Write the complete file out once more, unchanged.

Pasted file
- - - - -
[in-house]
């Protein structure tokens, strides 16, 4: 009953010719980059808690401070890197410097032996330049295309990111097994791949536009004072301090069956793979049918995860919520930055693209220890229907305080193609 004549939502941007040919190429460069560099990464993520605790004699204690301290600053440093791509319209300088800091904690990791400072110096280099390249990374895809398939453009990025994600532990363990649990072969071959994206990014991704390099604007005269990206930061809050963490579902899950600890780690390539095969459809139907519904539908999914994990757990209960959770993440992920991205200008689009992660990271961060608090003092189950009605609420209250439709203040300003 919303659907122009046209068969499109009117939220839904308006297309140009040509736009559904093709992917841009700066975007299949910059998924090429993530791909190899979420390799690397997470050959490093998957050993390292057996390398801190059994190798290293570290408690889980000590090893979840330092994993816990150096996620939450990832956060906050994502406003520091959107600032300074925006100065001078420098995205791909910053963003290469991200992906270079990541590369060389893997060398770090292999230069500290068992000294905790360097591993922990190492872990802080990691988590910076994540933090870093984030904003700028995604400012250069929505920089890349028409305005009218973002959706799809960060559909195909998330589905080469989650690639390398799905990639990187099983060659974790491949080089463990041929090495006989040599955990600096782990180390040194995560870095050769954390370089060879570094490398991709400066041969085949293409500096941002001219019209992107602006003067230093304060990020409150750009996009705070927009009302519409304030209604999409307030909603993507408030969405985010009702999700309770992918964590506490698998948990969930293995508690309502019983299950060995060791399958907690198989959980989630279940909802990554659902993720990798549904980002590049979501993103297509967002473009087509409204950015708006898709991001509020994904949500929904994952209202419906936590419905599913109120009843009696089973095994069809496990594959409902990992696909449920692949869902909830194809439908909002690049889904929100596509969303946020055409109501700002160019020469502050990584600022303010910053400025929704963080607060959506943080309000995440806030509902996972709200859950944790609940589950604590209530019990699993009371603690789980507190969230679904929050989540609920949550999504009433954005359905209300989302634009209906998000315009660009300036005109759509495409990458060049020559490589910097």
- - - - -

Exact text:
[in-house]
């Protein structure tokens, strides 16, 4: 009953010719980059808690401070890197410097032996330049295309990111097994791949536009004072301090069956793979049918995860919520930055693209220890229907305080193609 004549939502941007040919190429460069560099990464993520605790004699204690301290600053440093791509319209300088800091904690990791400072110096280099390249990374895809398939453009990025994600532990363990649990072969071959994206990014991704390099604007005269990206930061809050963490579902899950600890780690390539095969459809139907519904539908999914994990757990209960959770993440992920991205200008689009992660990271961060608090003092189950009605609420209250439709203040300003 919303659907122009046209068969499109009117939220839904308006297309140009040509736009559904093709992917841009700066975007299949910059998924090429993530791909190899979420390799690397997470050959490093998957050993390292057996390398801190059994190798290293570290408690889980000590090893979840330092994993816990150096996620939450990832956060906050994502406003520091959107600032300074925006100065001078420098995205791909910053963003290469991200992906270079990541590369060389893997060398770090292999230069500290068992000294905790360097591993922990190492872990802080990691988590910076994540933090870093984030904003700028995604400012250069929505920089890349028409305005009218973002959706799809960060559909195909998330589905080469989650690639390398799905990639990187099983060659974790491949080089463990041929090495006989040599955990600096782990180390040194995560870095050769954390370089060879570094490398991709400066041969085949293409500096941002001219019209992107602006003067230093304060990020409150750009996009705070927009009302519409304030209604999409307030909603993507408030969405985010009702999700309770992918964590506490698998948990969930293995508690309502019983299950060995060791399958907690198989959980989630279940909802990554659902993720990798549904980002590049979501993103297509967002473009087509409204950015708006898709991001509020994904949500929904994952209202419906936590419905599913109120009843009696089973095994069809496990594959409902990992696909449920692949869902909830194809439908909002690049889904929100596509969303946020055409109501700002160019020469502050990584600022303010910053400025929704963080607060959506943080309000995440806030509902996972709200859950944790609940589950604590209530019990699993009371603690789980507190969230679904929050989540609920949550999504009433954005359905209300989302634009209906998000315009660009300036005109759509495409990458060049020559490589910097």